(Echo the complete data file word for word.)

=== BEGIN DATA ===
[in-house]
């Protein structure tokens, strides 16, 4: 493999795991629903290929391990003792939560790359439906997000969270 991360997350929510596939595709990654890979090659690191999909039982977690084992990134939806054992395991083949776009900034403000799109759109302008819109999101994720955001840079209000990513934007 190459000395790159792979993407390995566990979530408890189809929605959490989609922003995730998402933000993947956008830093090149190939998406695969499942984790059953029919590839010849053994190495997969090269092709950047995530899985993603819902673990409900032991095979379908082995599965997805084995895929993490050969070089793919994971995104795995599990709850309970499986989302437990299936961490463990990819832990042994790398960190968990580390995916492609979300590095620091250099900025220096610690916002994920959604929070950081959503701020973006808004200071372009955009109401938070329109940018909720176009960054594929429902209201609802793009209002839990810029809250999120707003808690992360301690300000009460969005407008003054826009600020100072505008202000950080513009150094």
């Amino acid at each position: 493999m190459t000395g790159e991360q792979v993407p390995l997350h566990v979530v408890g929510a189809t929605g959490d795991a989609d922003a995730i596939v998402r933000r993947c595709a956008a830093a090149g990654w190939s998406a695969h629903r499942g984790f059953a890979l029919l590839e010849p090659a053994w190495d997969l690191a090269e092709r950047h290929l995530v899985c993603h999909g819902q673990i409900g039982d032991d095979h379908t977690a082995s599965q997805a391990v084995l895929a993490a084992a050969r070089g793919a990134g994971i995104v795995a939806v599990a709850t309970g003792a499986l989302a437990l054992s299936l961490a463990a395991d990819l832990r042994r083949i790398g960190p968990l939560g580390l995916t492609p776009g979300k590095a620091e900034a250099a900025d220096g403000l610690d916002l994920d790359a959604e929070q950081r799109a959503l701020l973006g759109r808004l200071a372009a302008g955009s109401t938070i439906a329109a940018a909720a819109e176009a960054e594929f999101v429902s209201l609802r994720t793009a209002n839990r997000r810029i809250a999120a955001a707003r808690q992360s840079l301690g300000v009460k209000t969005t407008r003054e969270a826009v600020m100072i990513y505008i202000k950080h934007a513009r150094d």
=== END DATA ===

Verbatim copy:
[in-house]
């Protein structure tokens, strides 16, 4: 493999795991629903290929391990003792939560790359439906997000969270 991360997350929510596939595709990654890979090659690191999909039982977690084992990134939806054992395991083949776009900034403000799109759109302008819109999101994720955001840079209000990513934007 190459000395790159792979993407390995566990979530408890189809929605959490989609922003995730998402933000993947956008830093090149190939998406695969499942984790059953029919590839010849053994190495997969090269092709950047995530899985993603819902673990409900032991095979379908082995599965997805084995895929993490050969070089793919994971995104795995599990709850309970499986989302437990299936961490463990990819832990042994790398960190968990580390995916492609979300590095620091250099900025220096610690916002994920959604929070950081959503701020973006808004200071372009955009109401938070329109940018909720176009960054594929429902209201609802793009209002839990810029809250999120707003808690992360301690300000009460969005407008003054826009600020100072505008202000950080513009150094």
């Amino acid at each position: 493999m190459t000395g790159e991360q792979v993407p390995l997350h566990v979530v408890g929510a189809t929605g959490d795991a989609d922003a995730i596939v998402r933000r993947c595709a956008a830093a090149g990654w190939s998406a695969h629903r499942g984790f059953a890979l029919l590839e010849p090659a053994w190495d997969l690191a090269e092709r950047h290929l995530v899985c993603h999909g819902q673990i409900g039982d032991d095979h379908t977690a082995s599965q997805a391990v084995l895929a993490a084992a050969r070089g793919a990134g994971i995104v795995a939806v599990a709850t309970g003792a499986l989302a437990l054992s299936l961490a463990a395991d990819l832990r042994r083949i790398g960190p968990l939560g580390l995916t492609p776009g979300k590095a620091e900034a250099a900025d220096g403000l610690d916002l994920d790359a959604e929070q950081r799109a959503l701020l973006g759109r808004l200071a372009a302008g955009s109401t938070i439906a329109a940018a909720a819109e176009a960054e594929f999101v429902s209201l609802r994720t793009a209002n839990r997000r810029i809250a999120a955001a707003r808690q992360s840079l301690g300000v009460k209000t969005t407008r003054e969270a826009v600020m100072i990513y505008i202000k950080h934007a513009r150094d």